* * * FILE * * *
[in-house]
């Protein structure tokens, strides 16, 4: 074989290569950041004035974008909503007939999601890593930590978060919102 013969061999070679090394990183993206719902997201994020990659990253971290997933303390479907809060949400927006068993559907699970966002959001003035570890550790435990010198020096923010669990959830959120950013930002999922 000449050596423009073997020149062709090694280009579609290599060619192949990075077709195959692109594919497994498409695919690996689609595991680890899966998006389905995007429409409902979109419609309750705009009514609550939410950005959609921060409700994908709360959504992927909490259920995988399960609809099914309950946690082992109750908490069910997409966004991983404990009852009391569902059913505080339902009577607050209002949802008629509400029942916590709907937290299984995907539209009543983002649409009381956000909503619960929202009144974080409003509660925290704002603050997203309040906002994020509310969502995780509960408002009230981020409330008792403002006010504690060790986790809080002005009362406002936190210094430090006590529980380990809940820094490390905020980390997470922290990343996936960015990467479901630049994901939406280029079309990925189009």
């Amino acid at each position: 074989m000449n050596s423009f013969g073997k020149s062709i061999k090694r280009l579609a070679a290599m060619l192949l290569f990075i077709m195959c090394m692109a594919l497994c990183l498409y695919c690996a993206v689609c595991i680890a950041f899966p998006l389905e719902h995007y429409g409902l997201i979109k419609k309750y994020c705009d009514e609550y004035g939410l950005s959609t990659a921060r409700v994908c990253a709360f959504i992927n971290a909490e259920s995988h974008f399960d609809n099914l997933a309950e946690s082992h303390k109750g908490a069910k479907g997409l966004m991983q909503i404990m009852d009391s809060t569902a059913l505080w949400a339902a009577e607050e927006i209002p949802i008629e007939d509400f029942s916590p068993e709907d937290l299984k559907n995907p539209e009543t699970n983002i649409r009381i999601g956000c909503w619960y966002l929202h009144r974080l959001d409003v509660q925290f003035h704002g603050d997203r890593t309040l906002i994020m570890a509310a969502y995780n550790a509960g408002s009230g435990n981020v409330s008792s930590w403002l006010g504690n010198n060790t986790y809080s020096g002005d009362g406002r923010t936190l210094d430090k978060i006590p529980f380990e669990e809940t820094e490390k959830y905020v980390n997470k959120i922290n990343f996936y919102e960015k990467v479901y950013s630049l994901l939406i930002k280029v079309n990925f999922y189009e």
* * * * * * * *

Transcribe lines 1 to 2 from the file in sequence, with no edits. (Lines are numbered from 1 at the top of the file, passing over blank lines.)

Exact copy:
[in-house]
């Protein structure tokens, strides 16, 4: 074989290569950041004035974008909503007939999601890593930590978060919102 013969061999070679090394990183993206719902997201994020990659990253971290997933303390479907809060949400927006068993559907699970966002959001003035570890550790435990010198020096923010669990959830959120950013930002999922 000449050596423009073997020149062709090694280009579609290599060619192949990075077709195959692109594919497994498409695919690996689609595991680890899966998006389905995007429409409902979109419609309750705009009514609550939410950005959609921060409700994908709360959504992927909490259920995988399960609809099914309950946690082992109750908490069910997409966004991983404990009852009391569902059913505080339902009577607050209002949802008629509400029942916590709907937290299984995907539209009543983002649409009381956000909503619960929202009144974080409003509660925290704002603050997203309040906002994020509310969502995780509960408002009230981020409330008792403002006010504690060790986790809080002005009362406002936190210094430090006590529980380990809940820094490390905020980390997470922290990343996936960015990467479901630049994901939406280029079309990925189009």